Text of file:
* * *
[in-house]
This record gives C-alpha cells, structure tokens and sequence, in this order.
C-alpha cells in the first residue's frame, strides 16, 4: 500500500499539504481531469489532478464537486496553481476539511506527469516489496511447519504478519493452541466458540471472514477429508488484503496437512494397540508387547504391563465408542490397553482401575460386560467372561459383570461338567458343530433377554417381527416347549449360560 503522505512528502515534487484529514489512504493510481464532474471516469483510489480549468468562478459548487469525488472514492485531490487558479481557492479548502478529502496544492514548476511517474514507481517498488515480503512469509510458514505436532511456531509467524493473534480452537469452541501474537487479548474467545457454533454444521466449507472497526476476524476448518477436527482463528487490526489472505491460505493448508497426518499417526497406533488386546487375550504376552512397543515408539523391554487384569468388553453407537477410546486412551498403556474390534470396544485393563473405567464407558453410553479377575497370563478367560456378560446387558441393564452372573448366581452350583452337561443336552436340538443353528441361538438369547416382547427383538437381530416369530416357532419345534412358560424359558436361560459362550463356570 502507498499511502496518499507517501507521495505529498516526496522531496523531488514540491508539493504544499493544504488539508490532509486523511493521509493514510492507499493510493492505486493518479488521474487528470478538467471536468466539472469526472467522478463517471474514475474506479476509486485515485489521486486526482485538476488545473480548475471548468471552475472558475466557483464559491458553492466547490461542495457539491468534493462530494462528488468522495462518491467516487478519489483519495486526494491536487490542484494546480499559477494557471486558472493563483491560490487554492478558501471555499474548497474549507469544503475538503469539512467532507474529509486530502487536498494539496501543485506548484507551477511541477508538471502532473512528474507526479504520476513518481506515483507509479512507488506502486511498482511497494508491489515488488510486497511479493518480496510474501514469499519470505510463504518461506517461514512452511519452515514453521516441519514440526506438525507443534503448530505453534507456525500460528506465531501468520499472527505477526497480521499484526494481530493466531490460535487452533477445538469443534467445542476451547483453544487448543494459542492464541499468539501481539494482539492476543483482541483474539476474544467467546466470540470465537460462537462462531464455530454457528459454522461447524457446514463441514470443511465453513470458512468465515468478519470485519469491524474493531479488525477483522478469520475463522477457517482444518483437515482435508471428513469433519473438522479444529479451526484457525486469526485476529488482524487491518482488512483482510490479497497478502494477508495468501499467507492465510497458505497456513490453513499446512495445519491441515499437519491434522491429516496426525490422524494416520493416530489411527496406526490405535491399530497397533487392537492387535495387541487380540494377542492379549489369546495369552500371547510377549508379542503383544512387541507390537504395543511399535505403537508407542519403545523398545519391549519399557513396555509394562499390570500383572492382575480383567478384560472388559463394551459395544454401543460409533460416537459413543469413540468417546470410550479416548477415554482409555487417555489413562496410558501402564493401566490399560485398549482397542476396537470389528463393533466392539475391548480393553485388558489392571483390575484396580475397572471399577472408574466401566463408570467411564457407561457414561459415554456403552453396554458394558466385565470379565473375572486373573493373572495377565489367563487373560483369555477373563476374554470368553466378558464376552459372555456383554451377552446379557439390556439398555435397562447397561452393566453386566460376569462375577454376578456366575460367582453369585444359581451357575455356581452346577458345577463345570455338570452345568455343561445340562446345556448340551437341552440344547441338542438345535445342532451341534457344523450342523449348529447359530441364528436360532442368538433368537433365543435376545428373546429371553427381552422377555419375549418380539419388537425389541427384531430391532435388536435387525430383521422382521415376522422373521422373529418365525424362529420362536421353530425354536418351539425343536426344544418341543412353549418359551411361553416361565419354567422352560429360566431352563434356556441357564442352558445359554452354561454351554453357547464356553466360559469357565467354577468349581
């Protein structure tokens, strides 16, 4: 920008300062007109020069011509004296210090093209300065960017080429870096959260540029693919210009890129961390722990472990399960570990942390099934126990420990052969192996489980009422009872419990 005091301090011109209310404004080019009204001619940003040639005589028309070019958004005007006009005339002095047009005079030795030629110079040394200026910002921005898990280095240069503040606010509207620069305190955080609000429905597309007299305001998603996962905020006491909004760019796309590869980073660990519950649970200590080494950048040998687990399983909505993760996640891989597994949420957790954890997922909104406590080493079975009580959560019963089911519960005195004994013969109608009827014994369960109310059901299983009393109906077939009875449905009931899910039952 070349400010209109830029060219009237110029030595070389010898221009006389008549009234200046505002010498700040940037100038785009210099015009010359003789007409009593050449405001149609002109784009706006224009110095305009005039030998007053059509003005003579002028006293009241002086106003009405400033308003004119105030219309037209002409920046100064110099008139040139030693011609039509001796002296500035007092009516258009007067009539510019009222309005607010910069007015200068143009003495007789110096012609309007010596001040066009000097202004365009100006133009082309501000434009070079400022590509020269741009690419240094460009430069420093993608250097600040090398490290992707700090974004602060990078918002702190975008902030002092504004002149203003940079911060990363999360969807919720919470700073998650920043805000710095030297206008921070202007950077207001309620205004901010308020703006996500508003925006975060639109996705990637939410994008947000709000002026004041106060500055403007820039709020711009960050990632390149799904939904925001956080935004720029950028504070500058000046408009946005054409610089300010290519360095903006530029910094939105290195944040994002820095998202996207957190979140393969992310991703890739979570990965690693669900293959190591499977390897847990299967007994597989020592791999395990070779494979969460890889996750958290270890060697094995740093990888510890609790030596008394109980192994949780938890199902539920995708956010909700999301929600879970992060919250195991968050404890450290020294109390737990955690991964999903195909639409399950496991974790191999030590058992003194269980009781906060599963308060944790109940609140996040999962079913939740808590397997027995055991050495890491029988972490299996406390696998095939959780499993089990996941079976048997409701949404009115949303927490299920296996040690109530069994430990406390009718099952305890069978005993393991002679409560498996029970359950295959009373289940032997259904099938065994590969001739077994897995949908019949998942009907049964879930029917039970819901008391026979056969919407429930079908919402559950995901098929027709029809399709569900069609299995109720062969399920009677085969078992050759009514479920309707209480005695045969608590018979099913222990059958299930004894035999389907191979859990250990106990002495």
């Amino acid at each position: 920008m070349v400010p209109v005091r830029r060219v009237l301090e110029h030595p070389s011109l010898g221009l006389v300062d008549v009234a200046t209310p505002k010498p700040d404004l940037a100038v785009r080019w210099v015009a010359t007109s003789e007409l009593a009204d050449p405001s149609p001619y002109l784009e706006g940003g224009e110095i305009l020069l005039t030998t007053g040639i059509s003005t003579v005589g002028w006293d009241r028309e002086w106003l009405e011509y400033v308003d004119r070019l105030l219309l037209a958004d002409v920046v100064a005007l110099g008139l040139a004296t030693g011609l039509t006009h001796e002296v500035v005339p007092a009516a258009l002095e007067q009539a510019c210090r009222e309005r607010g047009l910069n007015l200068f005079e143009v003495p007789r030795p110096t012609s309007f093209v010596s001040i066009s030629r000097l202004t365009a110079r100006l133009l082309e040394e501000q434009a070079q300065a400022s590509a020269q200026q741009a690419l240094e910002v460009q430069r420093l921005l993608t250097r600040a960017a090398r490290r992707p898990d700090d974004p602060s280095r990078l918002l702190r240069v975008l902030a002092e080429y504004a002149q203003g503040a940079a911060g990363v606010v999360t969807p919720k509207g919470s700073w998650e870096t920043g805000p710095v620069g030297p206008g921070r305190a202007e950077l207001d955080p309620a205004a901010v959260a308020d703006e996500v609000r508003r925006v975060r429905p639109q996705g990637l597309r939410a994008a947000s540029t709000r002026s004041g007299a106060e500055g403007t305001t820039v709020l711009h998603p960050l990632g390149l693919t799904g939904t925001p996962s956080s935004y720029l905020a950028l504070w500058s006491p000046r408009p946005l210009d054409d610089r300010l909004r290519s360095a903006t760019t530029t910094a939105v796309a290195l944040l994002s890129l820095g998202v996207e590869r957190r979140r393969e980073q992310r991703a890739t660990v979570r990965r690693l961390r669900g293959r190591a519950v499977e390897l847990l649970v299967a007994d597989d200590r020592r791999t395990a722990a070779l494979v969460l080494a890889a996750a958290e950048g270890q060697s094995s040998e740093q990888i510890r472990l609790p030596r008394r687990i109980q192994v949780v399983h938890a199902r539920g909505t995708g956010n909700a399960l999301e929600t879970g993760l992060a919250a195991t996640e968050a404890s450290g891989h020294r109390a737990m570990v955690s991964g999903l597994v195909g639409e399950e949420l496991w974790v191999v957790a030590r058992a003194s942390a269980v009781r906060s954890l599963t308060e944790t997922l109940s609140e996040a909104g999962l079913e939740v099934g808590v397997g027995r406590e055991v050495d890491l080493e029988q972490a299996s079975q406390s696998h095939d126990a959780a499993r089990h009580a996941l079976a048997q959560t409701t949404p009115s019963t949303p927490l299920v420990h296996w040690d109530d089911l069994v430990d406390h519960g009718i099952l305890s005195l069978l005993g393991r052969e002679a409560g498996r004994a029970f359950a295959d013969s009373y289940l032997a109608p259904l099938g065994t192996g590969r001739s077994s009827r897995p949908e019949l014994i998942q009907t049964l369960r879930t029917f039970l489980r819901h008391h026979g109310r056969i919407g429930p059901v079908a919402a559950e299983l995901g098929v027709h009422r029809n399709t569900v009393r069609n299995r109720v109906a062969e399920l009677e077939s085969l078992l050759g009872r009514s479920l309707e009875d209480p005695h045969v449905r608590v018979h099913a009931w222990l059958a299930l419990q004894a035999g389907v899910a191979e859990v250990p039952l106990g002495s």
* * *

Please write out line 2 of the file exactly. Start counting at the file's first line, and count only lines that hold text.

This record gives C-alpha cells, structure tokens and sequence, in this order.